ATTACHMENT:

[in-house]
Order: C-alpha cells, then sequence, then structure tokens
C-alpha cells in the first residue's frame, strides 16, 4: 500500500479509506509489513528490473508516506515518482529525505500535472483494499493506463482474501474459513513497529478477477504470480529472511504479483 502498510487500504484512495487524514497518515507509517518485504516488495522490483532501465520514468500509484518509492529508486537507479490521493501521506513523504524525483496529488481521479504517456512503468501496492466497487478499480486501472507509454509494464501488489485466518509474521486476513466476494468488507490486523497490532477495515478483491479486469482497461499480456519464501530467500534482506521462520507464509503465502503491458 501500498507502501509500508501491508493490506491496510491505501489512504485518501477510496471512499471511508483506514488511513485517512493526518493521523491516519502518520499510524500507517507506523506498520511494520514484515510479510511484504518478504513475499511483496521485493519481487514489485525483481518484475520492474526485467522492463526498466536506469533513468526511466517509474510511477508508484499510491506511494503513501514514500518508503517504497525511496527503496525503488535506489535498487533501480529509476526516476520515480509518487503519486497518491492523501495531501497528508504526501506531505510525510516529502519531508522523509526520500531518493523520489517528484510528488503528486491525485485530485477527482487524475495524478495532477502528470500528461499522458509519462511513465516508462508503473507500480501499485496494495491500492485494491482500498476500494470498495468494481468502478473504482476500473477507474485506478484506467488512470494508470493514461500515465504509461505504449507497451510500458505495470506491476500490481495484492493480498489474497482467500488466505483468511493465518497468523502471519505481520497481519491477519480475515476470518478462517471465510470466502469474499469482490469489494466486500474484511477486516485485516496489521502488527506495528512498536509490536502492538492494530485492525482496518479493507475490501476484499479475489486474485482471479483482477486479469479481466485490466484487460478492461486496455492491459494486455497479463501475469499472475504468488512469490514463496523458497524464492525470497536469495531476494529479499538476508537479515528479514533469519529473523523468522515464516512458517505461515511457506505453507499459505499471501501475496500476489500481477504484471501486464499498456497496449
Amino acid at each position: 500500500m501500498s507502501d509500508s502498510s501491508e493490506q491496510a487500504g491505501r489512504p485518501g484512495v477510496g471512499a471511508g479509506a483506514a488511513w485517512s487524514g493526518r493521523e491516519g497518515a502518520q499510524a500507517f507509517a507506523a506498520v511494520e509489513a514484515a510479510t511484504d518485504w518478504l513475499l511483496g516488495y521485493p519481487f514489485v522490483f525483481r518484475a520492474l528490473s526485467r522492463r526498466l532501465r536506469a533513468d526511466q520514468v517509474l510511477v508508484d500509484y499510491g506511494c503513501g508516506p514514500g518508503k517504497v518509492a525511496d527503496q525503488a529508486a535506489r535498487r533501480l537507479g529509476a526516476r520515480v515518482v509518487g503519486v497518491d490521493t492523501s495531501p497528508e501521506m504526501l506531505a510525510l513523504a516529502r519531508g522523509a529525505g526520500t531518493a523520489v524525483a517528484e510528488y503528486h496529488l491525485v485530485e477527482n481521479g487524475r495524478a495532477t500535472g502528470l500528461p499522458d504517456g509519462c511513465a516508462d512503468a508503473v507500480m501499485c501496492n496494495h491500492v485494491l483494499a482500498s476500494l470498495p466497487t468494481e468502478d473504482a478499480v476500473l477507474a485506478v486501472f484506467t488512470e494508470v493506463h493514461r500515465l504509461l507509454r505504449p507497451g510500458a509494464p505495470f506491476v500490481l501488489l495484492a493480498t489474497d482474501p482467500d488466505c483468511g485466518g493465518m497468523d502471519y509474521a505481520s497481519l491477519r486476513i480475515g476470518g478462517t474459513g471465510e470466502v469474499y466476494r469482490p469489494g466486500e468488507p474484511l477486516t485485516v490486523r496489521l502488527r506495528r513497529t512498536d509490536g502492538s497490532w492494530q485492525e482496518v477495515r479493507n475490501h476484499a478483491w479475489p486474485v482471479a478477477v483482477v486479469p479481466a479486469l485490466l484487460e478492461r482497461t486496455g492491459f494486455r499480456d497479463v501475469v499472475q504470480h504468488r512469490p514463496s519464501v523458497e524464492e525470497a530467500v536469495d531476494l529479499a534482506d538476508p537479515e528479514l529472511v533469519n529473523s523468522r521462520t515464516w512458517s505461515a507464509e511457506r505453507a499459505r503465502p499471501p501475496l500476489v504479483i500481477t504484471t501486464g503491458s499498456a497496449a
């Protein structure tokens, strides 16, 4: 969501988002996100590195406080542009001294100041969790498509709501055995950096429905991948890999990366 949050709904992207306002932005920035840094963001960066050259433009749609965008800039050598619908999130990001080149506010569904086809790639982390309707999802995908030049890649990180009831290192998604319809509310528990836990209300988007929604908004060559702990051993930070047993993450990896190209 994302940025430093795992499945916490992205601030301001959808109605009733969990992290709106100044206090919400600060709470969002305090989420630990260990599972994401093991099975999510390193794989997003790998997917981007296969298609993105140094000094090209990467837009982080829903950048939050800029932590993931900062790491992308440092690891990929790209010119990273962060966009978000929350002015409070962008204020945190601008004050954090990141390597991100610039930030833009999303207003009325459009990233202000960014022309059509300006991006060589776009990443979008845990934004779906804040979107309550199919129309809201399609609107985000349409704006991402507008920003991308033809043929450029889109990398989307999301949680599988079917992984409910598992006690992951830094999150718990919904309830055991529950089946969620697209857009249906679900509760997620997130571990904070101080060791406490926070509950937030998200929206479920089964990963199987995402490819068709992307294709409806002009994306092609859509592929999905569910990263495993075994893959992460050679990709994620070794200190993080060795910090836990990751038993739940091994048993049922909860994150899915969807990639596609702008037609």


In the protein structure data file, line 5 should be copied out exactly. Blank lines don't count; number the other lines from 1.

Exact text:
């Protein structure tokens, strides 16, 4: 969501988002996100590195406080542009001294100041969790498509709501055995950096429905991948890999990366 949050709904992207306002932005920035840094963001960066050259433009749609965008800039050598619908999130990001080149506010569904086809790639982390309707999802995908030049890649990180009831290192998604319809509310528990836990209300988007929604908004060559702990051993930070047993993450990896190209 994302940025430093795992499945916490992205601030301001959808109605009733969990992290709106100044206090919400600060709470969002305090989420630990260990599972994401093991099975999510390193794989997003790998997917981007296969298609993105140094000094090209990467837009982080829903950048939050800029932590993931900062790491992308440092690891990929790209010119990273962060966009978000929350002015409070962008204020945190601008004050954090990141390597991100610039930030833009999303207003009325459009990233202000960014022309059509300006991006060589776009990443979008845990934004779906804040979107309550199919129309809201399609609107985000349409704006991402507008920003991308033809043929450029889109990398989307999301949680599988079917992984409910598992006690992951830094999150718990919904309830055991529950089946969620697209857009249906679900509760997620997130571990904070101080060791406490926070509950937030998200929206479920089964990963199987995402490819068709992307294709409806002009994306092609859509592929999905569910990263495993075994893959992460050679990709994620070794200190993080060795910090836990990751038993739940091994048993049922909860994150899915969807990639596609702008037609």